Originally Posted by Onhka
I really can't understand your animosity towards Microsoft. A lot of us have done well using their products in the past. As a Mac user since day one plus a few months when Multiplan came out, Microsoft has always been part of my business armamentarium as we might say in medicine.
Not that I particularly wanted to, but to cut off my nose to spite my face? Hey you do what you have to. In any event, as more and more programs became available and more functional for my purposes, the likes of Microsoft have been less of a need for me more recently.
I use Pages and Numbers every day now and there is nothing I can't do with either application that I could do with Office. And even now on the iPad, a Bluetooth keyboard is becoming more that adequate on even the largest of documents. Most of my need for Office involves processes that I know I could resolve just with a little more thought, and getting past the 'creature of habit' phase.
To suggest that until Apple needs to get their finger out and" is their achilles heal is ludicrous. Microsoft will do well. However, their latest endeavours are being developed by a team of two left footers. Which for the most part is historically their style. And for the most part, much of the world's business community. Not that it is a bad thing. Just that it is without the likes of the Dassler Brothers, we could still be running on filp-flops.
Right now we are building a half dozed custom business apps. And if you got your head out of the sand, there are literally hundreds, if not thousands of apps on the iTunes store for the choosing.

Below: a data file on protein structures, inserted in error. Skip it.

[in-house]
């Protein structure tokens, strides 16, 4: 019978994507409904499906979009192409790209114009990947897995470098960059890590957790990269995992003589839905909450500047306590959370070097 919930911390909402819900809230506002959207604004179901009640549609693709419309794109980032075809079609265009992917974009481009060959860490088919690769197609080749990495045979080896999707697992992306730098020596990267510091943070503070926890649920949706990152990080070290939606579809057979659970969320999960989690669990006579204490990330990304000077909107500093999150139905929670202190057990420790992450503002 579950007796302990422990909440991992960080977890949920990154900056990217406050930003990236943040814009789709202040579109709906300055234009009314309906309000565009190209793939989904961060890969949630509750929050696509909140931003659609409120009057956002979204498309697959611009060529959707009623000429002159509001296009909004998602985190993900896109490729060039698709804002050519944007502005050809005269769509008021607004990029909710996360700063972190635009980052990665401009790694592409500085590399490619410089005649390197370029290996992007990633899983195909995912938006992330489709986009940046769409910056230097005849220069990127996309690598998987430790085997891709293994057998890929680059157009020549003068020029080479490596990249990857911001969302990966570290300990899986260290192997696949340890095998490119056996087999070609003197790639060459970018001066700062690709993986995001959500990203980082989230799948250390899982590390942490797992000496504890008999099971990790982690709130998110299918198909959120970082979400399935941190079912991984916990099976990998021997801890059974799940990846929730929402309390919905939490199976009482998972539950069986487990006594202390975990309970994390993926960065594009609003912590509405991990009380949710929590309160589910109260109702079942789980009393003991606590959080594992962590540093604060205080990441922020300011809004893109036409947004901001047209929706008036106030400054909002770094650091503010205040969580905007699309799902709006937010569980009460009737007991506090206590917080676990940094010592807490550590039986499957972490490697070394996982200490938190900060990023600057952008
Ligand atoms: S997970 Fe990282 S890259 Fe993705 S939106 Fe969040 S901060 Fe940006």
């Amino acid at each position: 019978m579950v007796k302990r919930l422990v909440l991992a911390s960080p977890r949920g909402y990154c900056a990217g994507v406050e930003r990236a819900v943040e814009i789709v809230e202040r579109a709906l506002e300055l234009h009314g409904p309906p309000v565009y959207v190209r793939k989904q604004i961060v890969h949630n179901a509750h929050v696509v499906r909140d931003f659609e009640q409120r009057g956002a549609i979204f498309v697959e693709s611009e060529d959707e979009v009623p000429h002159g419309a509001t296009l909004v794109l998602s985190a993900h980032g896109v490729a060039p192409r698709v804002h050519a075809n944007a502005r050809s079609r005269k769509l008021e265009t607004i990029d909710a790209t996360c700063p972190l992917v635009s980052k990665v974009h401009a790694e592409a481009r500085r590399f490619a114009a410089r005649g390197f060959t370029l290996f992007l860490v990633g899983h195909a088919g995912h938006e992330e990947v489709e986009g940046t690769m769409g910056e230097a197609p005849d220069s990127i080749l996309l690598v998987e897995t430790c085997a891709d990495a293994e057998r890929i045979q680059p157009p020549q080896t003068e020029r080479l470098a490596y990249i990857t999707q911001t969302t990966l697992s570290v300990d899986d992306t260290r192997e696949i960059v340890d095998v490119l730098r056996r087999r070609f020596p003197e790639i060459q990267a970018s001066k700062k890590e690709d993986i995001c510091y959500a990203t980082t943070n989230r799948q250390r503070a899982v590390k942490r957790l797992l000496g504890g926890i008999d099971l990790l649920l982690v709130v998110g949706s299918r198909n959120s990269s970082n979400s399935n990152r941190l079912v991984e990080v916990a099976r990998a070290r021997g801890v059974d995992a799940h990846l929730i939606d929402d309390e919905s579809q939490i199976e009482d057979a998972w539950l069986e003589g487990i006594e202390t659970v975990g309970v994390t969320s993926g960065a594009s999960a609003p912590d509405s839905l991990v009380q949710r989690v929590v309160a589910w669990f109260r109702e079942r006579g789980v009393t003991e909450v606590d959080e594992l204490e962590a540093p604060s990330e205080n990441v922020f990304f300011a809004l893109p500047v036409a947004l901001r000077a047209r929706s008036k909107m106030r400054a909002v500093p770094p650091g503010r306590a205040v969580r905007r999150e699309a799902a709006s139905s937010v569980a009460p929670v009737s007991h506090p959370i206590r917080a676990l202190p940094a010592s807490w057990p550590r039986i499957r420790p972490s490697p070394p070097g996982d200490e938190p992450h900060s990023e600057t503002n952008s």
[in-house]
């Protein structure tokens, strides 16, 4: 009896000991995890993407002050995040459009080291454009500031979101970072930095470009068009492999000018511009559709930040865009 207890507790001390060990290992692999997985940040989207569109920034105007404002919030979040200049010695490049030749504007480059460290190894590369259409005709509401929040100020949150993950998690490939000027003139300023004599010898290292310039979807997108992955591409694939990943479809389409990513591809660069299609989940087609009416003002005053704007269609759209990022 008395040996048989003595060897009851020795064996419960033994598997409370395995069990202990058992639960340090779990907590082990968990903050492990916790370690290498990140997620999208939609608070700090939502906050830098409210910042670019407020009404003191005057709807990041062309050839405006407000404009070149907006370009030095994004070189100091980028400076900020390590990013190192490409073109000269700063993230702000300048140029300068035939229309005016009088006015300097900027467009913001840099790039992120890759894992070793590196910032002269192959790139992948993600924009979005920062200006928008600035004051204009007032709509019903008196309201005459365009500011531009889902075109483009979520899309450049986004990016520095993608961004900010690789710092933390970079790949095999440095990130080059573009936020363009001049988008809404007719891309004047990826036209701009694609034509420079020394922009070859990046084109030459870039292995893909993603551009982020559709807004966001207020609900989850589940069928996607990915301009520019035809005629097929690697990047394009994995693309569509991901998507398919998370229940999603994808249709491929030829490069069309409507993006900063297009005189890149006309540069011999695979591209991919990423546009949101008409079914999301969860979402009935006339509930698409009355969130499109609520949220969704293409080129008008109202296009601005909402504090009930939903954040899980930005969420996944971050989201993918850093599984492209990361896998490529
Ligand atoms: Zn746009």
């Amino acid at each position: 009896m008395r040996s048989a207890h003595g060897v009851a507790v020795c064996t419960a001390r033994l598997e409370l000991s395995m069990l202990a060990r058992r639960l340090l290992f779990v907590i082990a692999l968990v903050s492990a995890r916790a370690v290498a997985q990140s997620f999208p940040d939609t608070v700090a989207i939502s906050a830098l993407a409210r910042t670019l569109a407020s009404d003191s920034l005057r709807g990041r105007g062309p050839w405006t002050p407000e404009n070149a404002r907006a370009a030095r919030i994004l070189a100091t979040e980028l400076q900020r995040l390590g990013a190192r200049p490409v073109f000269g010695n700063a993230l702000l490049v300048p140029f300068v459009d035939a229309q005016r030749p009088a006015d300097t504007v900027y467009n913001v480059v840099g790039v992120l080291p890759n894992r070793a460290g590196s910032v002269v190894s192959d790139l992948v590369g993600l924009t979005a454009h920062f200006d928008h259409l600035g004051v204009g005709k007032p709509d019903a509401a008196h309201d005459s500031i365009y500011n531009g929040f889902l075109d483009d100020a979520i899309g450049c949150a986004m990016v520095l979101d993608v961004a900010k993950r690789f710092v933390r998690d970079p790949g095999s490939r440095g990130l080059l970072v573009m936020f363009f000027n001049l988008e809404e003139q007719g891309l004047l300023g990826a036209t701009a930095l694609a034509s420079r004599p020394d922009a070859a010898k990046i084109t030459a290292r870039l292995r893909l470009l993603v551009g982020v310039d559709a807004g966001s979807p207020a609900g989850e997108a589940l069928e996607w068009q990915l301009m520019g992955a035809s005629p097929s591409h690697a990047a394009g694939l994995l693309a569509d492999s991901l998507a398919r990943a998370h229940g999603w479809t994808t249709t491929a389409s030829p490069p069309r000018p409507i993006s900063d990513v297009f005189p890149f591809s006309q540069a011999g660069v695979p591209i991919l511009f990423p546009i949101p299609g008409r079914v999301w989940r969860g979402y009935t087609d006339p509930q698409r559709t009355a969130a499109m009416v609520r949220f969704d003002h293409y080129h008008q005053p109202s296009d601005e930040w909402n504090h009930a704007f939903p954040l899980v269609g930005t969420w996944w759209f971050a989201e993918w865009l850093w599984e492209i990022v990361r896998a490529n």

Perhaps you should take a look at Apples 'iPhone in Business site. http://www.apple.com/iphone/business/
, as well as their 'iPad in Business' site. http://www.apple.com/ipad/business/
As well WIRED just recently wrote a review, "Apples iPad: clearly the top tablet for business"
No offence but I don't get what you are talking about really either so maybe we should just agree to disagree. You start off by saying you don't understand my criticism of Microsoft and then segue into a description of Microsoft as inept, poor developers, poor planning etc. which sounds worse than my frank but personal admission that I just don't like them.
My criticism of Apple's approach is based on the base software and the base design of the iPhone, but then you argue against it by mentioning a lot of third party apps? Perhaps my criticisms are confused and I just don't realise it, but your opinion is all over the map as far as I can see and I don't see any progress to be made in debating this with you because i'm not really sure what your point of view is.
My point of view (right or wrong), is fairly transparent. iOS and the devices that run it are just not up to snuff in terms of being a workable solution for mobile computing
(IMO of course). They are wonderful devices for mobile communication
, and mobile leisure
activities, but if I can't realistically type a quick document on them or transfer that document to my desktop (or vice versa), in an easy straightforward fashion that doesn't require me to buy into third party solutions, then that's a big flaw in my book.
I've been using the iPad since day one and the (very recent) update to MobileMe is the very *first* time that I was able to quickly and easily get documents on and off the thing. Unfortunately, like most everyone I know, I use MobileMe for my personal stuff, not my work stuff so it still doesn't help me out with anything serious.
It's no secret why the productivity aspects of the iPad are advertised last and only take up a tiny bit of the run time of the commercials, or a small fraction of the text on the description pages at Apple.com. It's just not designed for productivity first. It's a leisure device that *can* be used to produce documents, not a mobile computer that *can* be used for leisure.
As for Wired, they don't know much about anything anymore and besides which, it's pretty easy to say it's the "top tablet for business" when it's still basically the only tablet on the market.